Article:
The recently signed EU-Singapore IPA also has a detailed FET clause that includes denial of justice (see question 32).

MFN and NT

The provisions according MFN and NT are similar in most investment treaties, and exceptions to their operation are also commonplace. However, recent investment chapters in FTAs tend to extend the scope of application of MFN and NT with respect to not only the management, conduct, operation and sale, but also the establishment and acquisition of investments (eg, articles 12.4 and 12.5 of the Investment Chapter in Singapore-Turkey FTA, article 9.5 of the Investment Chapter in Singapore-Taiwan Province of China EPA).

Umbrella clauses

Not all investment treaties contain umbrella clauses, which protect contractual commitments entered into between a foreign investor and a state contracting party. An example of an umbrella clause is article 12(1) of the Singapore-Ukraine BIT that states: ‘Each Contracting Party shall observe commitments, made in accordance with its laws, additional to those specified in this Agreement, it has entered into with respect to the investment of the investors of the other Contracting Party.’ See also: BITs with Germany (article 8), China (article 15) and the Czech Republic (article 15(2)).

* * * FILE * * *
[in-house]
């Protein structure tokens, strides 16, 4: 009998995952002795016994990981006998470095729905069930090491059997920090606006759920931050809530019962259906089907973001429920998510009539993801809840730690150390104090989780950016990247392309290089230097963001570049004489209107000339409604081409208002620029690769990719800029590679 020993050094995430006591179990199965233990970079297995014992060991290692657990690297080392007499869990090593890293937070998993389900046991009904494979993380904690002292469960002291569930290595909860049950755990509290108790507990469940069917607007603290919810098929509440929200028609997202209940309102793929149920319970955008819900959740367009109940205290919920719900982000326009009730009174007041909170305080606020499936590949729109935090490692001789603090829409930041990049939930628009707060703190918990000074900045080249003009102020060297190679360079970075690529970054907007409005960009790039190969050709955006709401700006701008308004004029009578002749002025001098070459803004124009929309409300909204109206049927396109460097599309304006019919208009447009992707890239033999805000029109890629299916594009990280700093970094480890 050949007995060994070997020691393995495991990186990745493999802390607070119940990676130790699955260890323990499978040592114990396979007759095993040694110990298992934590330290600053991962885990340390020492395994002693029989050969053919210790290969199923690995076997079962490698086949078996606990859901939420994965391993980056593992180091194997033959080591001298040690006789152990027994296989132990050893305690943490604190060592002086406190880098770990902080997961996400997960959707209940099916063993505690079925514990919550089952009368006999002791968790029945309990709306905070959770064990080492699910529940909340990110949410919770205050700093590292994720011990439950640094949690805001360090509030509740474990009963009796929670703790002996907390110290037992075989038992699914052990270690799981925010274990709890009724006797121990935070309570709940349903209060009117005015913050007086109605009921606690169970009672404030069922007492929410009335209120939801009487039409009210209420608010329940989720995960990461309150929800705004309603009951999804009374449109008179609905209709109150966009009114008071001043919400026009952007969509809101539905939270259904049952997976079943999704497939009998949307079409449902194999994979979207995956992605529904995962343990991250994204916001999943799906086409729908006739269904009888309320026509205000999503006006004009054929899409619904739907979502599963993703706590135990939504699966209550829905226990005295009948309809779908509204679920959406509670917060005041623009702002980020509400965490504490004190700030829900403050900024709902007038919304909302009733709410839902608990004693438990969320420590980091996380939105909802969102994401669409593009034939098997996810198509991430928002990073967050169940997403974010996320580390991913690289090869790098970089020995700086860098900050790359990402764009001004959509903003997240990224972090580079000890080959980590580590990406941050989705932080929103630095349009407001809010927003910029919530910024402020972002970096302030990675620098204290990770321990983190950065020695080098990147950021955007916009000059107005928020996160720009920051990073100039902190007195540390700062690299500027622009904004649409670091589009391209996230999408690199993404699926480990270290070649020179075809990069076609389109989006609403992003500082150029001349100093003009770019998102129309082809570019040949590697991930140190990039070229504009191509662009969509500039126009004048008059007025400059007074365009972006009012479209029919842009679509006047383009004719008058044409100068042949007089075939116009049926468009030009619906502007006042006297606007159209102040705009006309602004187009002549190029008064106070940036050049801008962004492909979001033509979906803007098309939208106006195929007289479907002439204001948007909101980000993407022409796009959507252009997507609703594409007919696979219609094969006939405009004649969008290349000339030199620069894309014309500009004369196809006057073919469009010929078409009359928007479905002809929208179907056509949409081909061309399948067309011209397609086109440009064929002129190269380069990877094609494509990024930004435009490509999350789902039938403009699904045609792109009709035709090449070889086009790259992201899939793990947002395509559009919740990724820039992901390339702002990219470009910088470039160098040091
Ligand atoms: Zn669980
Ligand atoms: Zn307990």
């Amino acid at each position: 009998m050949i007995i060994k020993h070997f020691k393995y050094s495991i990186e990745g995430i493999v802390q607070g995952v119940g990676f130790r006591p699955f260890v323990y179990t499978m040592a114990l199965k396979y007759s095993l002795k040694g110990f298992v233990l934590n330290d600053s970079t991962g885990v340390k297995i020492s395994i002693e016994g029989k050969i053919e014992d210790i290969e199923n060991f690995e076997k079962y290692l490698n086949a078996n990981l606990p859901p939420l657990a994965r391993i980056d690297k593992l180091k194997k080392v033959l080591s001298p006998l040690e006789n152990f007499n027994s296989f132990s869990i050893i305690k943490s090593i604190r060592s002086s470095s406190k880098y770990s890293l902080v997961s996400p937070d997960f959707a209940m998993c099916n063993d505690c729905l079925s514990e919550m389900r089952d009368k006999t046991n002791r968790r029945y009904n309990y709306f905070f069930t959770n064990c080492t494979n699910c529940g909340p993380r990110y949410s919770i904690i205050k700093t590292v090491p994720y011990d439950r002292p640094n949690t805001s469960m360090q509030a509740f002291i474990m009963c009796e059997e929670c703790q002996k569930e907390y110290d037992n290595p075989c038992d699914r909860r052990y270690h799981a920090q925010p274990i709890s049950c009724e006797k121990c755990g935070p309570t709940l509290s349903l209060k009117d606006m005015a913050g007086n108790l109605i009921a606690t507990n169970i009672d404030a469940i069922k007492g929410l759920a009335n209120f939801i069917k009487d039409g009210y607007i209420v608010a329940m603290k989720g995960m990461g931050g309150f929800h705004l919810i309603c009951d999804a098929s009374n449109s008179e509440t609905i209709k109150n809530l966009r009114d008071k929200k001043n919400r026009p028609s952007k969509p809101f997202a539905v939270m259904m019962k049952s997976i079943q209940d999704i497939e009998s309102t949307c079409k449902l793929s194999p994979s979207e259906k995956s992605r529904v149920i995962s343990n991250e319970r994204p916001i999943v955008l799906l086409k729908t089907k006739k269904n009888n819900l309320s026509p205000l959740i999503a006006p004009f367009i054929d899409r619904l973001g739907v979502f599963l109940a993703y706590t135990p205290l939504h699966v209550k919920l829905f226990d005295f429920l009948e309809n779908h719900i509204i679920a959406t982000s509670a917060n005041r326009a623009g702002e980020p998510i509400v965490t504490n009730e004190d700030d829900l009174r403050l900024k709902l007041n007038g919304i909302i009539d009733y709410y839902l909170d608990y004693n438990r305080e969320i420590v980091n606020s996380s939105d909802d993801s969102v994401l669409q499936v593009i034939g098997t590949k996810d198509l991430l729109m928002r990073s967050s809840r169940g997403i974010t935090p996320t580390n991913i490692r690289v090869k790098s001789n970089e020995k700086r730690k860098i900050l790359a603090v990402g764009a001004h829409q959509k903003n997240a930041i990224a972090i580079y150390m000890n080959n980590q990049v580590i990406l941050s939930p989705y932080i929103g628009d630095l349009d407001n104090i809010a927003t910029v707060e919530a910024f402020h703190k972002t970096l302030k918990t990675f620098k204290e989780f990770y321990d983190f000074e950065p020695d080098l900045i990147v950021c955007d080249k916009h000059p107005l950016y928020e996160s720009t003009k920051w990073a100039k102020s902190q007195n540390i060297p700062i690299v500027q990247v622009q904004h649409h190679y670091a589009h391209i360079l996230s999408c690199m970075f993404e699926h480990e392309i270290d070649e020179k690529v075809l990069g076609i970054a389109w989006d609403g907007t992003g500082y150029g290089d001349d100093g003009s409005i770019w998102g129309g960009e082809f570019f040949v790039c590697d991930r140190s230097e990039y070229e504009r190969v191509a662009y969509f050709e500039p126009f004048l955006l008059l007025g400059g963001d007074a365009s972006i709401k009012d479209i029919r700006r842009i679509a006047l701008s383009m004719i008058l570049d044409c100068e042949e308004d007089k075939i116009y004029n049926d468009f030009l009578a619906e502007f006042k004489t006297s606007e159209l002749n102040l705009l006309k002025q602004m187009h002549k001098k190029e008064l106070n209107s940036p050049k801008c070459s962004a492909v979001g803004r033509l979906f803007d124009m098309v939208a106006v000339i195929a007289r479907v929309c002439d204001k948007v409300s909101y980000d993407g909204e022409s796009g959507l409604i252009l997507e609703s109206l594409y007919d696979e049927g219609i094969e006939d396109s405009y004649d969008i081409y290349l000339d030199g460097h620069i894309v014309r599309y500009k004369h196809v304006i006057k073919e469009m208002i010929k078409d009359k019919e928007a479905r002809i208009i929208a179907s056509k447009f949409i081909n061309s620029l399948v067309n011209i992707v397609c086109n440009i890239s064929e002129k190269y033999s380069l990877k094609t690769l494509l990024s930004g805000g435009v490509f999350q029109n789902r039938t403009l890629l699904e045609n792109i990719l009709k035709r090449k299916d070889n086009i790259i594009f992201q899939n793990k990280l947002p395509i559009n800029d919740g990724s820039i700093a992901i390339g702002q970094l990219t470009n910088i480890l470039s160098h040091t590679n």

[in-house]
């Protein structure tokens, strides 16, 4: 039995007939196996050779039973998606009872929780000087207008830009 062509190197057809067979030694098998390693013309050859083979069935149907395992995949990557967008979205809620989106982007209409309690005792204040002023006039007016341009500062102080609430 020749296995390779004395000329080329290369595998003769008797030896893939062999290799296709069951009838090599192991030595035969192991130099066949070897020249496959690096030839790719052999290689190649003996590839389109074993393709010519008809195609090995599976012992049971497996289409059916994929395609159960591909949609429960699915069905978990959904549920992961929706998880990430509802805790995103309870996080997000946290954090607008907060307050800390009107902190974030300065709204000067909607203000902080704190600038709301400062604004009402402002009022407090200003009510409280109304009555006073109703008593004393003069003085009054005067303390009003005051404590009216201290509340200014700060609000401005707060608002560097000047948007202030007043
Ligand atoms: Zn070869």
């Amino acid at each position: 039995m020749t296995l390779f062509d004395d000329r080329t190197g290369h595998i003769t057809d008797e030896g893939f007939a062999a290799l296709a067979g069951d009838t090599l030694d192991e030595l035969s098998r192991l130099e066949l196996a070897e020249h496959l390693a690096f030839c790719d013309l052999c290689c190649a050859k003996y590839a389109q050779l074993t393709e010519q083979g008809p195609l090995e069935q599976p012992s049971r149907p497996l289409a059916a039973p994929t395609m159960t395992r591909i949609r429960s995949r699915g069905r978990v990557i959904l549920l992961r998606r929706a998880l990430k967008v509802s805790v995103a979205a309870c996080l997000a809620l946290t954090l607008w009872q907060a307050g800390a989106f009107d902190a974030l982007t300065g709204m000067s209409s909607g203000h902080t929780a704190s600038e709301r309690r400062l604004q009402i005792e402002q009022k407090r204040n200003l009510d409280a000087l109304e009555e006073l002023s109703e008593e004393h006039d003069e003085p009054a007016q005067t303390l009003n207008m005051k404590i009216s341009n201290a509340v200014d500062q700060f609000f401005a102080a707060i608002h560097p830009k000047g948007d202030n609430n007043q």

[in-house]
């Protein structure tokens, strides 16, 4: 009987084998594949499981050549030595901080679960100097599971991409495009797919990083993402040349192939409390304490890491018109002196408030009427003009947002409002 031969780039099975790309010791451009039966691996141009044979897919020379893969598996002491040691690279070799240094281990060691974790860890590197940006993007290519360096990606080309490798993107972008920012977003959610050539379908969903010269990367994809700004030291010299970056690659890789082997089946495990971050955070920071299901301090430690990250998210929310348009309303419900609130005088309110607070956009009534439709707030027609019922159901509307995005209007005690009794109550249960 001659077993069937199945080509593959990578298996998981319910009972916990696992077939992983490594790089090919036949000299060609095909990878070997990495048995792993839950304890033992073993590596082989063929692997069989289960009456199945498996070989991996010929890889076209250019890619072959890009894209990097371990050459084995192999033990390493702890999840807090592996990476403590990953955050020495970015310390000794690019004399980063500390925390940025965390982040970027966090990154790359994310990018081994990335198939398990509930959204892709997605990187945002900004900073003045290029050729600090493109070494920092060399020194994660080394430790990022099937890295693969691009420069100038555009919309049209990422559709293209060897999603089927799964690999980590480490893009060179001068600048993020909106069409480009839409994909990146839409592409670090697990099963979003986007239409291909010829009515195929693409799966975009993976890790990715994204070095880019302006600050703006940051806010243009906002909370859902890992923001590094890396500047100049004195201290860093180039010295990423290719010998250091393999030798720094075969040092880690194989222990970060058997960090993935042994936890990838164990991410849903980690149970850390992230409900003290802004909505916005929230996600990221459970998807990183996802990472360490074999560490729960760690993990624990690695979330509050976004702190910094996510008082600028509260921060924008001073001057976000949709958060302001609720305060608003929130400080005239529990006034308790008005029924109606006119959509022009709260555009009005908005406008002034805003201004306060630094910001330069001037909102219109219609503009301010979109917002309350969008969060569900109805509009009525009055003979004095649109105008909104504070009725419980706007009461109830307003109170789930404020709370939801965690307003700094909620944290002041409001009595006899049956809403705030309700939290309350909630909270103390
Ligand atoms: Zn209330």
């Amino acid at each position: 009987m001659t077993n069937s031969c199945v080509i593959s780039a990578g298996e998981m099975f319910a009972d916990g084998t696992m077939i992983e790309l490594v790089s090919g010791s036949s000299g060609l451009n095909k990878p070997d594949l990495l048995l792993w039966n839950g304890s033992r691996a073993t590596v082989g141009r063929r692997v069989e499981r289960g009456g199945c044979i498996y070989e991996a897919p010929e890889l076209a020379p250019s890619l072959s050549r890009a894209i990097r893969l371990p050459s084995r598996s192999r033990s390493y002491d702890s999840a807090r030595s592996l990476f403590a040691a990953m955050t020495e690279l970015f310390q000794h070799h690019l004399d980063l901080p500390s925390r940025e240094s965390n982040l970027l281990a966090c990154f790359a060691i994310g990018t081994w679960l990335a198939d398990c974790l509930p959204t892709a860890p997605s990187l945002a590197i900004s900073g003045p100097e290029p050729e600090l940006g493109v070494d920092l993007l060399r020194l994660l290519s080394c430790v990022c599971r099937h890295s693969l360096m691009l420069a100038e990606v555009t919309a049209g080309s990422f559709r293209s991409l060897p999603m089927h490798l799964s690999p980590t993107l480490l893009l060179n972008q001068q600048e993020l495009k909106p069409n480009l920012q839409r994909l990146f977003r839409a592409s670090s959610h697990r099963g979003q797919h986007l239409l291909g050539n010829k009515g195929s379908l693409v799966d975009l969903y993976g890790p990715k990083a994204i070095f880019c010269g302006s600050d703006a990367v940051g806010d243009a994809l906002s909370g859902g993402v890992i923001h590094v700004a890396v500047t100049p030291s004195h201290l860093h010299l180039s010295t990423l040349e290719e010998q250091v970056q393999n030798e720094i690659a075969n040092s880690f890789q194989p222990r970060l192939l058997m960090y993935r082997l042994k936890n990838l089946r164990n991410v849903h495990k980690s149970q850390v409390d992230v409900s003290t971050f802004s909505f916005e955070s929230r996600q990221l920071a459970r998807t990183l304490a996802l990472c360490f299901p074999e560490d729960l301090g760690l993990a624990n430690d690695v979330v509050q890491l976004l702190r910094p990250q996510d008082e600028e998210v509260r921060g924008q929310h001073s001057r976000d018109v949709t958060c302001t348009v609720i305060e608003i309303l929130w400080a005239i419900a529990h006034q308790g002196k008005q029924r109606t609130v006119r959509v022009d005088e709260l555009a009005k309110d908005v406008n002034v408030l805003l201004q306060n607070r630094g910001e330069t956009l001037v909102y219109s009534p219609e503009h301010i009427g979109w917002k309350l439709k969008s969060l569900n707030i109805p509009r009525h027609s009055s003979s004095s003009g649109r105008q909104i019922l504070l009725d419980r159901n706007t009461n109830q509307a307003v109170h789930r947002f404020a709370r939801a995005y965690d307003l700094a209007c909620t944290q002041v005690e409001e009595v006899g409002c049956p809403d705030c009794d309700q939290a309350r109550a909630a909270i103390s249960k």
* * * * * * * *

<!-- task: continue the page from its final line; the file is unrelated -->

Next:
Dispute resolution

What are the most commonly used dispute resolution options for investment disputes between foreign investors and your state?

Singapore has not been a party as a host state or respondent to an investment dispute with foreign investors so far.